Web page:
5. UK Serious Fraud Office Closes Investigation into Swiss Engineering Company. On May 19, 2020, the SFO announced that it had closed its investigation into the UK subsidiaries of ABB Ltd. The investigation began after the company reported potentially improper payments involving Unaoil, a Monaco-based energy services consultancy that is under investigation by the SFO for suspected foreign bribery. In its announcement, the SFO stated that the case did not meet the relevant test for prosecution as defined in the Code for Crown Prosecutors, which requires the evidence to support a realistic prospect of conviction and for the prosecution to be in the public interest. (For more on the SFO’s Unaoil investigation, see our November 2017, May 2018, June 2018, December 2018, July 2019, and March 2020 Top 10s.)
6. World Bank and UK Serious Fraud Office Announce New Appointments.
- World Bank Appoints New Vice President of Integrity. On May 1, 2020, the World Bank announced the appointment of Mouhamadou Diagne as Vice President of Integrity (INT). Diagne, a dual citizen of Senegal and the United States, most recently served as the Inspector General of the Global Fund to Fight AIDS, Tuberculosis, and Malaria, where he oversaw investigations of alleged fraud, corruption, misappropriation, and other forms of abuse in Global Fund financed programs. Diagne replaces Pasacale Dubois, who led INT from July 2017 (see here) until November 2019.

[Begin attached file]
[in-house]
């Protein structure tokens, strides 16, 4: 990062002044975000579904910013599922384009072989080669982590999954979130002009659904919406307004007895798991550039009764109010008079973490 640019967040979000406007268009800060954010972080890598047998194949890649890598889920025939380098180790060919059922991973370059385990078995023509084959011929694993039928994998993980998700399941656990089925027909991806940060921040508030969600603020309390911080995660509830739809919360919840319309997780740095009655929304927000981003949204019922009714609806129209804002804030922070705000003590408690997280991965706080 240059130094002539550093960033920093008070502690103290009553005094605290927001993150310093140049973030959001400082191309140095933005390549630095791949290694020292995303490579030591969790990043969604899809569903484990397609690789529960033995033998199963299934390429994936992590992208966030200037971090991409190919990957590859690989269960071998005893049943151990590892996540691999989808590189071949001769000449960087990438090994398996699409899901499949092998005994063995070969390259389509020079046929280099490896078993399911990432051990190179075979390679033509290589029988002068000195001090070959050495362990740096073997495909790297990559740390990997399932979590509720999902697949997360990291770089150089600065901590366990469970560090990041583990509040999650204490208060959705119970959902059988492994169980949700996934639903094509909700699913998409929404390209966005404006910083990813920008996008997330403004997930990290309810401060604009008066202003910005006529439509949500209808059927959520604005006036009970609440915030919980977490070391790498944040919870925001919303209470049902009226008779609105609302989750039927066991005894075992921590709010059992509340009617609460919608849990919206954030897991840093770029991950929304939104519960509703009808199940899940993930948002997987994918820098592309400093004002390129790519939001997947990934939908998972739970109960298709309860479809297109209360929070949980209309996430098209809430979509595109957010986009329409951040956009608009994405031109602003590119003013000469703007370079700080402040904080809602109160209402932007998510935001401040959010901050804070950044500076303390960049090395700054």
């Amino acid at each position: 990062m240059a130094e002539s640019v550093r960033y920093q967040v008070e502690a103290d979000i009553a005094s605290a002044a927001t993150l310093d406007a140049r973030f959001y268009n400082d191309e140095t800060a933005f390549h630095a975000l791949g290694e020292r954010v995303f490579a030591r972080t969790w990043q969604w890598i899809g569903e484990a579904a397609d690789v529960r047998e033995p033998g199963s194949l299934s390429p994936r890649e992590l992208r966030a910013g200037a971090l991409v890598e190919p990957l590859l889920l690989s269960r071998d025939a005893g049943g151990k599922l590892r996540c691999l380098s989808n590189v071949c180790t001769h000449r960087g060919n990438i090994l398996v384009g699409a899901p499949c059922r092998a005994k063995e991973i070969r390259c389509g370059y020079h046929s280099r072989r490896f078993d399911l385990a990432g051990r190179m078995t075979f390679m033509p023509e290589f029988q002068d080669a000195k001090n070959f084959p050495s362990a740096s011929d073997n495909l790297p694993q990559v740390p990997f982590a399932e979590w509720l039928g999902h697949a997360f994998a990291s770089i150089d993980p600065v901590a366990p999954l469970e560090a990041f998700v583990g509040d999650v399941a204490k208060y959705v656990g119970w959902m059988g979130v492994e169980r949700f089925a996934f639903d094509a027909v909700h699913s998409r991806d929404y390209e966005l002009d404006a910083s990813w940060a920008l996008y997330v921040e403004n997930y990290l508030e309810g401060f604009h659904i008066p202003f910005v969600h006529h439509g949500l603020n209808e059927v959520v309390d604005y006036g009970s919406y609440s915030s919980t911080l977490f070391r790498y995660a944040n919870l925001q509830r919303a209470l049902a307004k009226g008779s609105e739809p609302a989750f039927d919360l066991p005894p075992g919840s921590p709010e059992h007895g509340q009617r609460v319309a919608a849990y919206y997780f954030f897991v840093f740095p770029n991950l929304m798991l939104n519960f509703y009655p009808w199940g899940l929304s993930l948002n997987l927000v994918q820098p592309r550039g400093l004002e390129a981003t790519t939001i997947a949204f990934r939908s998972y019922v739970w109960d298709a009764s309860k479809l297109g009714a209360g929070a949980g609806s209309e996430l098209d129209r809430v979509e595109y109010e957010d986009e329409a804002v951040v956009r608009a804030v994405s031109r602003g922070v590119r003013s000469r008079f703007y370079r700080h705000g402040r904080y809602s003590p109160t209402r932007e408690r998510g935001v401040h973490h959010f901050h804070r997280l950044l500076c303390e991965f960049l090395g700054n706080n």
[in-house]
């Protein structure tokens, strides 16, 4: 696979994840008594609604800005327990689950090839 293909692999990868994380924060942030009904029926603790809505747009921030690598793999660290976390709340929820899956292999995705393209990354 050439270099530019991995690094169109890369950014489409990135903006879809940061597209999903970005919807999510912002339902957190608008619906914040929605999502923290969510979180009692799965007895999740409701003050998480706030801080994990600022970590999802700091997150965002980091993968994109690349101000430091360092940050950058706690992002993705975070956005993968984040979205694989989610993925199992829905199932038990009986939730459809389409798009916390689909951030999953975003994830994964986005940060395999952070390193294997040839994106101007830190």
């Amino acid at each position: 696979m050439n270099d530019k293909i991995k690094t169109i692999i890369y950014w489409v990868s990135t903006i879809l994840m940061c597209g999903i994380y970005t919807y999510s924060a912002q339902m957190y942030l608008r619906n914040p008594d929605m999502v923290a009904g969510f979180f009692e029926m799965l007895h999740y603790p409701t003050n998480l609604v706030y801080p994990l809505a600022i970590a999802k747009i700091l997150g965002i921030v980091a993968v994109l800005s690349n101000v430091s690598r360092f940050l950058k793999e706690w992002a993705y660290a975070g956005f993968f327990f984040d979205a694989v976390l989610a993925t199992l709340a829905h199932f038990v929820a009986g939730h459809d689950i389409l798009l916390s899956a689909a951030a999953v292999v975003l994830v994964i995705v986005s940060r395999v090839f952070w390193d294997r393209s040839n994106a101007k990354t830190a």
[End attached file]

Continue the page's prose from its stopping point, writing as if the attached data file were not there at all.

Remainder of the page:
- UK Serious Fraud Office Appoints New Chief Capability Officer To Direct Strategy. On May 28, 2020, the SFO announced the appointment of Michelle Crotty to the newly created position of Chief Capability Officer. Crotty has served as both a criminal defense attorney and in a number of government positions, most recently serving as the Director of Strategy at the UK National Crime Agency, where she was responsible for the agency’s strategic, performance, and communications arms. As Chief Capability Officer, Crotty will be responsible for overseeing the SFO’s corporate and technology functions, as well as leading the agency’s strategic objectives and business plans, with the aim of maximizing value for money and leading new initiatives in the corporate sphere. She is expected to work alongside the SFO’s Chief Operating Officer, who will be responsible for the day-to-day running of the agency’s operational functions as well as for the organization’s values, strategic engagement, organizational learning, and professional standards.
7. World Bank Debars British Transportation Expert for Collusive, Corrupt, and Fraudulent Practices in Vietnam. On May 13, 2020, the World Bank announced the six‑year debarment of British-born James Tinnion-Morgan for allegedly collusive, corrupt, and fraudulent practices in relation to two World Bank-funded development projects in Vietnam collectively valued at over $560 million. According to the Bank, Tinnion-Morgan, who is based in New Zealand, improperly influenced the tendering processes of the two projects, solicited bribes, and failed to disclose his business relationship with a bidder. The settlement agreement provides for a reduced period of debarment with conditional release because of Tinnion-Morgan’s cooperation and voluntary remedial actions. Tinnion-Morgan also committed to taking compliance training consistent with the principles set out in the World Bank Group Integrity Compliance Guidelines and to continue his full cooperation with the World Bank Group Integrity Vice Presidency. Under the Agreement for Mutual Enforcement Decisions that was signed on April 9, 2010, the World Bank’s debarment qualifies for cross-debarment by the Asian Development Bank, the European Bank for Reconstruction and Development, the Inter-American Development Bank, and the African Development Bank.